Steely Dan may be too good for its own good. The rock audience seems rather content lately to stagnate in its own shallow pool of pompous British art-rockers, somnabulistic middle-class folk-poets, and infantile southern boogie bands, while it waits lethargically with glitter on its eyelashes for the Beatles to regroup. Into this mess springs Steely Dan, with its short, lucid, offbeat melodies and literate, semi-obscure but meaningful lyrics. They're bound to either take off completely or become cult heroes….
[There] is much to be reckoned with on Pretzel Logic, all of it smooth, elegant, and unacceptable only to those with the most neanderthal of commercial ears….
[The] lyrical style of the band is cynically, sarcastically appropriate to the '70s. While not totally opaque, the words demand careful attention and some thought. More often than not, the visions they project are jaundiced and bleak. But the lyrics are also well-written; they use the language intelligently, which is all too rare these days.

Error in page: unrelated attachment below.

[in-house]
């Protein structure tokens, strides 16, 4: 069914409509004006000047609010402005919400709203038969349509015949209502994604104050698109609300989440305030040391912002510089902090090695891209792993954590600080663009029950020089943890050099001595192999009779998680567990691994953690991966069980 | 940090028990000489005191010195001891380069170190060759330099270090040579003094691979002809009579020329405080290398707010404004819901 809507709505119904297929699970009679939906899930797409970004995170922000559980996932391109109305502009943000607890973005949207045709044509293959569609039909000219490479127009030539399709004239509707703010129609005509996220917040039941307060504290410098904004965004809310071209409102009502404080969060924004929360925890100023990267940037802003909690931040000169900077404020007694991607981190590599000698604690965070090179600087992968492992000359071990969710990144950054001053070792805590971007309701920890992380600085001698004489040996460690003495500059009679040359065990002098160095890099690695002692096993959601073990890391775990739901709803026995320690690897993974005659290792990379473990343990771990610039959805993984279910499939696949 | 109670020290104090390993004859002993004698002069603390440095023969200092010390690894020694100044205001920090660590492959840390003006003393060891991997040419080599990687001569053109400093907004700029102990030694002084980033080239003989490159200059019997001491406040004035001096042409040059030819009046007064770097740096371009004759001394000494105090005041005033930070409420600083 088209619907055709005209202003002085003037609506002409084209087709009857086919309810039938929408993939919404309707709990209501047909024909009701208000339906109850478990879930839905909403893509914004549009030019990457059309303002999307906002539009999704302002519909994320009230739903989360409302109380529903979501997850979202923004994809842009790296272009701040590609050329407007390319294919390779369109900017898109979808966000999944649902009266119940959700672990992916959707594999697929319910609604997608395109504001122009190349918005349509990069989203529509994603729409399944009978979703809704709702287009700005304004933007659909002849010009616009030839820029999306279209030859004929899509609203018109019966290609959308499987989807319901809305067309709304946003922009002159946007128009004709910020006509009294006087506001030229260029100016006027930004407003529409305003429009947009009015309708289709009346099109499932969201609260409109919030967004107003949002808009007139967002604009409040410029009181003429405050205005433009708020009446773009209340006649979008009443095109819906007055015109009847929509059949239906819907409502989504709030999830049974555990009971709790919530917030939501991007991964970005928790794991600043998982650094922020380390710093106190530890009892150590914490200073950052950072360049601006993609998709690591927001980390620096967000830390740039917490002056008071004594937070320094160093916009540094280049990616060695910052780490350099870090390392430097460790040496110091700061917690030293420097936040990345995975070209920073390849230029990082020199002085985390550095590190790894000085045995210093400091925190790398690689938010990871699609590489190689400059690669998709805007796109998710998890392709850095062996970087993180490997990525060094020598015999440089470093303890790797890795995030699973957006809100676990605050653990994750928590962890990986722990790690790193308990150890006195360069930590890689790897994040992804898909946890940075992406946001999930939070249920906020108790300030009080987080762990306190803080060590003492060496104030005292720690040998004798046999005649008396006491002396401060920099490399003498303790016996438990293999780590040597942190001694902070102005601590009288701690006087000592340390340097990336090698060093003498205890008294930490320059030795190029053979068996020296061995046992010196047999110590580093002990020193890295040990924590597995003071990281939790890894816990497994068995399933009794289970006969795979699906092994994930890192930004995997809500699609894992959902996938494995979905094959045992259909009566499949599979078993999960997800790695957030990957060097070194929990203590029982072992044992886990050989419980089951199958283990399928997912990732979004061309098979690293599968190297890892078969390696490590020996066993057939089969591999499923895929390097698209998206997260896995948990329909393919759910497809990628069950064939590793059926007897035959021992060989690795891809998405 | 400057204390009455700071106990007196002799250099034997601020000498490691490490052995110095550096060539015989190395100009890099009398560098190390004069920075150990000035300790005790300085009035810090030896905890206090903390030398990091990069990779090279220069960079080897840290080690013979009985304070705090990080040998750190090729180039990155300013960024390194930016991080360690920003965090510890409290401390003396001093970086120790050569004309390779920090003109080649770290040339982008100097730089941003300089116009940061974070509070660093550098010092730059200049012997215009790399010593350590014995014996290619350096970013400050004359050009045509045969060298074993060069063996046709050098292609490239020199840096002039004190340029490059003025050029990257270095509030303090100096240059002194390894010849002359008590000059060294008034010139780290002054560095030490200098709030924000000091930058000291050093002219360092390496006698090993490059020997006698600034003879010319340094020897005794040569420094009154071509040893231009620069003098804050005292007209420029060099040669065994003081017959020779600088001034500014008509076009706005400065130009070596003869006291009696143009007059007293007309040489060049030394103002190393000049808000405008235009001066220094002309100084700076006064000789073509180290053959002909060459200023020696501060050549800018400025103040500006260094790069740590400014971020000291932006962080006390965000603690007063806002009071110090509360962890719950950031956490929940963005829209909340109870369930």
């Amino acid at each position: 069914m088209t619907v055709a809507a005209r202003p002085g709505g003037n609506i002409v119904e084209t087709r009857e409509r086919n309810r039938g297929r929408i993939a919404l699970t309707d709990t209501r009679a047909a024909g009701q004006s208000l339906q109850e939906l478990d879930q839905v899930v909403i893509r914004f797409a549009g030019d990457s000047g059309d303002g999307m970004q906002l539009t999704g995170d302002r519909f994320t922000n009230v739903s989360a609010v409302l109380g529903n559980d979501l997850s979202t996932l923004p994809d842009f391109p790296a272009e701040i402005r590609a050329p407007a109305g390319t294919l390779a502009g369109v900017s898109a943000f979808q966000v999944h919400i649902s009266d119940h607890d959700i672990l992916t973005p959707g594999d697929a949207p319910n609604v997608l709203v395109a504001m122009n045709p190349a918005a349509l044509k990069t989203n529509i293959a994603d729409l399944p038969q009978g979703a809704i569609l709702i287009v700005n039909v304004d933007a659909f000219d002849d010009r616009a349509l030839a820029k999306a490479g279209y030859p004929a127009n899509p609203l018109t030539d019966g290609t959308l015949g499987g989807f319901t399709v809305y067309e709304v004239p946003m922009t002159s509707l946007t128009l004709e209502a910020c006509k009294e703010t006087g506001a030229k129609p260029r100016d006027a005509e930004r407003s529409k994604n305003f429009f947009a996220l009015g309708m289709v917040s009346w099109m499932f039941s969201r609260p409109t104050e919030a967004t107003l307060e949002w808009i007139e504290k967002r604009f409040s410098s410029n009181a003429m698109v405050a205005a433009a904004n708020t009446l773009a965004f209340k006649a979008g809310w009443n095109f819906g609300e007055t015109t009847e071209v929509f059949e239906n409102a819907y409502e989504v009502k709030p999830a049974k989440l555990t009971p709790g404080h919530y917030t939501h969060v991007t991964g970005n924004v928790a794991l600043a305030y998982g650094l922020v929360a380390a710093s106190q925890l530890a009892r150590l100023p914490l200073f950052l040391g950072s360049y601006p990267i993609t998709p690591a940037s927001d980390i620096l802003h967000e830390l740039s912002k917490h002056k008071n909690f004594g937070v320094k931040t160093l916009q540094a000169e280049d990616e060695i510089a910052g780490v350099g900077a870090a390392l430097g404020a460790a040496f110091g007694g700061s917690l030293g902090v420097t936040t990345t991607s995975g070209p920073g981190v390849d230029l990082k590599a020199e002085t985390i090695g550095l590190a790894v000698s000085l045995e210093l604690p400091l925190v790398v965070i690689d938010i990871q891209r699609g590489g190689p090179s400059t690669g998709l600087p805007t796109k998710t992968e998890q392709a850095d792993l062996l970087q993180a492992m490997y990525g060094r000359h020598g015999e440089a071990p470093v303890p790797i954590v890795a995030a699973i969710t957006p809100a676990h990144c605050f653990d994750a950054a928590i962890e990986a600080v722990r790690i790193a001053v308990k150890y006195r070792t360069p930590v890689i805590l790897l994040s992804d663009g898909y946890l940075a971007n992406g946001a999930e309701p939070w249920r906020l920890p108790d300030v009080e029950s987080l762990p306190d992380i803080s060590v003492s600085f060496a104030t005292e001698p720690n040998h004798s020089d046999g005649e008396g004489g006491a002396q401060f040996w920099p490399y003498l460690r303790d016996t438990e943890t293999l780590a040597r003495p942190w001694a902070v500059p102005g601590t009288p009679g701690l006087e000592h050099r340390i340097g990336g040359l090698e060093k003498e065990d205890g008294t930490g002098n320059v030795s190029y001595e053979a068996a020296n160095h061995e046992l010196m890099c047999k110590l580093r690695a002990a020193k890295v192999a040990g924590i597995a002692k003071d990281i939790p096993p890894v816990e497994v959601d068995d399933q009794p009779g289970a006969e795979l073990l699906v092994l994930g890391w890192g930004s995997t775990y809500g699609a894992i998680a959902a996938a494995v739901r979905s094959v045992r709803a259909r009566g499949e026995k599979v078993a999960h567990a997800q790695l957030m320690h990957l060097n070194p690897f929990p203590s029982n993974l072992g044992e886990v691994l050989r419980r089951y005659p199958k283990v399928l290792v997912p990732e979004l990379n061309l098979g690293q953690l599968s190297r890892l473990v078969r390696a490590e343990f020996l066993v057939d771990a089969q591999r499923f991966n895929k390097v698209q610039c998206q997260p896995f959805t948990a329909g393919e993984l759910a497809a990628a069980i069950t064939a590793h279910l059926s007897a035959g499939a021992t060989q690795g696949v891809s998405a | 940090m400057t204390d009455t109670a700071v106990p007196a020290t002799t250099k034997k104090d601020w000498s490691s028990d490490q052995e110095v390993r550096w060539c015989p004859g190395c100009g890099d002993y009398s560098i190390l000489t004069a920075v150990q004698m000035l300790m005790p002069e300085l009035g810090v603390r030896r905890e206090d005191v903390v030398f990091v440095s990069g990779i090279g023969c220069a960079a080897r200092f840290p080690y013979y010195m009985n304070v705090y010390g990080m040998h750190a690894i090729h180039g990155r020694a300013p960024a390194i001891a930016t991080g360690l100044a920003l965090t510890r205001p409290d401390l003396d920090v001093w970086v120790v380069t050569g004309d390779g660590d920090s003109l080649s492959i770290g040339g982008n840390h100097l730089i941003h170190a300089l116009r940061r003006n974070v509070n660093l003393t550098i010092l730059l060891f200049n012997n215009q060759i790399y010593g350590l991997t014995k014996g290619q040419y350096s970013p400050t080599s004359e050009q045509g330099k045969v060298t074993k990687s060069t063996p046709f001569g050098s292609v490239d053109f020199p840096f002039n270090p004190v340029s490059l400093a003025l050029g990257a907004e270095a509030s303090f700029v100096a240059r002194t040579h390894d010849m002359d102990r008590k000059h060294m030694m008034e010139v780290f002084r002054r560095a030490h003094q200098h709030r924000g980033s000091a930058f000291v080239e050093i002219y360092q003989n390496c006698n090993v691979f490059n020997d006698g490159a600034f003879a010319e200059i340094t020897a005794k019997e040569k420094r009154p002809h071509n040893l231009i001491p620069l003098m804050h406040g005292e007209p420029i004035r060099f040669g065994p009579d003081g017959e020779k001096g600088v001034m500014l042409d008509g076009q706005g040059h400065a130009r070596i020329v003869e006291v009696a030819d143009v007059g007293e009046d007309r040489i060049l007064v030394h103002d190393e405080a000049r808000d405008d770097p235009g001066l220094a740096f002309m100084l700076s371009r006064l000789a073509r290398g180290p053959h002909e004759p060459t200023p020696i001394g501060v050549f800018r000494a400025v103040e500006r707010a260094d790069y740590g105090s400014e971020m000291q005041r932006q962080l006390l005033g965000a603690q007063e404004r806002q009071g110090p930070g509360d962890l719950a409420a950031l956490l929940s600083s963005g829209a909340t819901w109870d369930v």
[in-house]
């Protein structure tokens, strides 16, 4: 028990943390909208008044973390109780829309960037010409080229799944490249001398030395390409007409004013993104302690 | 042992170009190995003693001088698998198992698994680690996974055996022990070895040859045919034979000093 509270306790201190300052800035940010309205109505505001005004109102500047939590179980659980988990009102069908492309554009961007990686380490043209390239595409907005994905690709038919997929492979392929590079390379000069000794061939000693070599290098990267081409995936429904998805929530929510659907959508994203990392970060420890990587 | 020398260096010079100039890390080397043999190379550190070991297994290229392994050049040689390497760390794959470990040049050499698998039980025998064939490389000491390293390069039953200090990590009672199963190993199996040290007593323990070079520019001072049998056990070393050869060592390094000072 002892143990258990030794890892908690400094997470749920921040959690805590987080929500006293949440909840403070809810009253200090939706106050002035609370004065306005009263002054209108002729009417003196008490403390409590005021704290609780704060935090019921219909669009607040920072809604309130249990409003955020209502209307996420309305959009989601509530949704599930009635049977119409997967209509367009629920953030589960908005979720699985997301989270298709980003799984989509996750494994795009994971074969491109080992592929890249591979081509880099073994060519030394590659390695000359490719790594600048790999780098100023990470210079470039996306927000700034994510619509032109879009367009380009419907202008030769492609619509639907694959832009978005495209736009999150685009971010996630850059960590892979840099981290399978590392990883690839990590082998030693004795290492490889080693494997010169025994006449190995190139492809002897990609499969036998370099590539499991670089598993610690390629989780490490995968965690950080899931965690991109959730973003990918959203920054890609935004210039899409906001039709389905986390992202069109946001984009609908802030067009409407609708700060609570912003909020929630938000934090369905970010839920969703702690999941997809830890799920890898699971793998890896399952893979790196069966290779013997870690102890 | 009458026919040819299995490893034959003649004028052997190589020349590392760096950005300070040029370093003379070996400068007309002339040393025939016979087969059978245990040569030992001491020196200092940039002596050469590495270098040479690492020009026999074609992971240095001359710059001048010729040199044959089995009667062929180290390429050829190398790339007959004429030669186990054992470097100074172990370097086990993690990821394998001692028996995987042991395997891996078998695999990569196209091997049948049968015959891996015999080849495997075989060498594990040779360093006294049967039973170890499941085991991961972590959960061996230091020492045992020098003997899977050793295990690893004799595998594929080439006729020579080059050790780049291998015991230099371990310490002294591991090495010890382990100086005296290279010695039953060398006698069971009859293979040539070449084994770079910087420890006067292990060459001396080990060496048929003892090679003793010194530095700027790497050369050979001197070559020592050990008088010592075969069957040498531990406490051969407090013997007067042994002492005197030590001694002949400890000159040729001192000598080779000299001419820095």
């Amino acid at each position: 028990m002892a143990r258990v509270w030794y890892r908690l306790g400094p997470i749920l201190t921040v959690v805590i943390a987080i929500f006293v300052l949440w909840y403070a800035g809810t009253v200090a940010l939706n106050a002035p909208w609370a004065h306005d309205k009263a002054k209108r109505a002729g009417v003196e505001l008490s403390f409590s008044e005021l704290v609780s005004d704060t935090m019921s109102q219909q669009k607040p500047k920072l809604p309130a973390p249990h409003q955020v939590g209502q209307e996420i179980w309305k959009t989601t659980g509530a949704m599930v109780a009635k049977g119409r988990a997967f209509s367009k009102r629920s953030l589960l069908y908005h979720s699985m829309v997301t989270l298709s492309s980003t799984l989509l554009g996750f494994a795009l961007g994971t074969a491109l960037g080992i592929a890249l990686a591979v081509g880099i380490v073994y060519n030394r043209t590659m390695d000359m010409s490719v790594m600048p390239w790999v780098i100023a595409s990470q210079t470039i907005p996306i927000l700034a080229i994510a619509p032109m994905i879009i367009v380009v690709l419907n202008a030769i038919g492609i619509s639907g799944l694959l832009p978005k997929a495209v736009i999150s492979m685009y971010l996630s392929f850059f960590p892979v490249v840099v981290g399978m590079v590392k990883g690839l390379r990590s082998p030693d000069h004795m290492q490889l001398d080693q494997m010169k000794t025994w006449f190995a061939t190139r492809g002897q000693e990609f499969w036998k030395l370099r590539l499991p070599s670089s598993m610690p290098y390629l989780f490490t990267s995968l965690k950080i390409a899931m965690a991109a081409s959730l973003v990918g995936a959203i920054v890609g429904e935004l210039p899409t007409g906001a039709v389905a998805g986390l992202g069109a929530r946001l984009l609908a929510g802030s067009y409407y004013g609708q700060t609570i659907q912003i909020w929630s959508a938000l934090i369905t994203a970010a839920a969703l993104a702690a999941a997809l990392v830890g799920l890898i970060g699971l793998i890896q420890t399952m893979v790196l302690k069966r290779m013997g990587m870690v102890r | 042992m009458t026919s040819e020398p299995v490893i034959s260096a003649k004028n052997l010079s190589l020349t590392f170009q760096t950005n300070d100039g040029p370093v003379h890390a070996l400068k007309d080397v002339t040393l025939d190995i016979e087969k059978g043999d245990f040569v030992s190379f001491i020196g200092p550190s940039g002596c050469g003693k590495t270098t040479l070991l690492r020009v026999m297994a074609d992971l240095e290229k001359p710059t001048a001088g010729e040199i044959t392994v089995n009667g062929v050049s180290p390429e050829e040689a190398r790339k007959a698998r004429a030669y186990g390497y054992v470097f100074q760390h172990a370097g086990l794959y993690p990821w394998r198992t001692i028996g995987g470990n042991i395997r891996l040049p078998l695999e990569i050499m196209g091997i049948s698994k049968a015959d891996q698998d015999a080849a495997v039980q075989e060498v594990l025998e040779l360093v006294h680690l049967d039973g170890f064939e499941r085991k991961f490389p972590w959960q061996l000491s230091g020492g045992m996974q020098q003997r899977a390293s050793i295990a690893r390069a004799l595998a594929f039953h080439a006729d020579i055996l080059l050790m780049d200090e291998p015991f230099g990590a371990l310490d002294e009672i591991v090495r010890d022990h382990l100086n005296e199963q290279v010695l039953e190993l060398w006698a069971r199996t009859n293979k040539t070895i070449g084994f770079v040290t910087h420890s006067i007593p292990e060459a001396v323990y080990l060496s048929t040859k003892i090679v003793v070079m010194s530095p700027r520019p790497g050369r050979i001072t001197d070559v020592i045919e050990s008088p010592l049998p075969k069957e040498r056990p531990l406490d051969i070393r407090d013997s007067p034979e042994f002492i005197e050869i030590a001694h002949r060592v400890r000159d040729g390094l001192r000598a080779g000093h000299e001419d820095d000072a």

Pretzel Logic presents us with a band that has much to say, and they say it with grace, wit, intelligence, and economy. Hopefully, the album has the power to place Steely Dan once again in that rare group whose work has artistic resonance, subtlety, and depth, as well as the ability to appeal to a vast audience.
Chuck Mitchell, in his review of "Pretzel Logic," in down beat (copyright 1974; reprinted with permission of down beat), Vol. 41, No. 10, May 23, 1974, p. 18.